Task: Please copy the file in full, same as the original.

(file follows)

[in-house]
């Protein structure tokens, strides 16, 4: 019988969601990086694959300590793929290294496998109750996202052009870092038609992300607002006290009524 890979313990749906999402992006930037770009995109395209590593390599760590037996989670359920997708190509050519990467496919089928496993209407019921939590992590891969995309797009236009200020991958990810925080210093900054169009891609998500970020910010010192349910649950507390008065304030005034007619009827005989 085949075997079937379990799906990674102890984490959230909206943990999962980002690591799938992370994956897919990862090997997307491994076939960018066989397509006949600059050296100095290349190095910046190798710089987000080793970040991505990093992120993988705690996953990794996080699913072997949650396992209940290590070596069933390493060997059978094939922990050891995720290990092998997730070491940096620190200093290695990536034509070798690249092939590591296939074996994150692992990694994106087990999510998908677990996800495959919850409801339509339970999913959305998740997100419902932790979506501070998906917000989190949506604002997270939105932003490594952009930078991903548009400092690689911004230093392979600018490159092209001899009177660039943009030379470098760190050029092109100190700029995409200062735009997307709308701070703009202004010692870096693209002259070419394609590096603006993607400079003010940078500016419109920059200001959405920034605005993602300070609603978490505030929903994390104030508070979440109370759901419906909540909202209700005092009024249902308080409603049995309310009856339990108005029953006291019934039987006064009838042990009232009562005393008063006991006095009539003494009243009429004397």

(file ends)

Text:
[in-house]
């Protein structure tokens, strides 16, 4: 019988969601990086694959300590793929290294496998109750996202052009870092038609992300607002006290009524 890979313990749906999402992006930037770009995109395209590593390599760590037996989670359920997708190509050519990467496919089928496993209407019921939590992590891969995309797009236009200020991958990810925080210093900054169009891609998500970020910010010192349910649950507390008065304030005034007619009827005989 085949075997079937379990799906990674102890984490959230909206943990999962980002690591799938992370994956897919990862090997997307491994076939960018066989397509006949600059050296100095290349190095910046190798710089987000080793970040991505990093992120993988705690996953990794996080699913072997949650396992209940290590070596069933390493060997059978094939922990050891995720290990092998997730070491940096620190200093290695990536034509070798690249092939590591296939074996994150692992990694994106087990999510998908677990996800495959919850409801339509339970999913959305998740997100419902932790979506501070998906917000989190949506604002997270939105932003490594952009930078991903548009400092690689911004230093392979600018490159092209001899009177660039943009030379470098760190050029092109100190700029995409200062735009997307709308701070703009202004010692870096693209002259070419394609590096603006993607400079003010940078500016419109920059200001959405920034605005993602300070609603978490505030929903994390104030508070979440109370759901419906909540909202209700005092009024249902308080409603049995309310009856339990108005029953006291019934039987006064009838042990009232009562005393008063006991006095009539003494009243009429004397």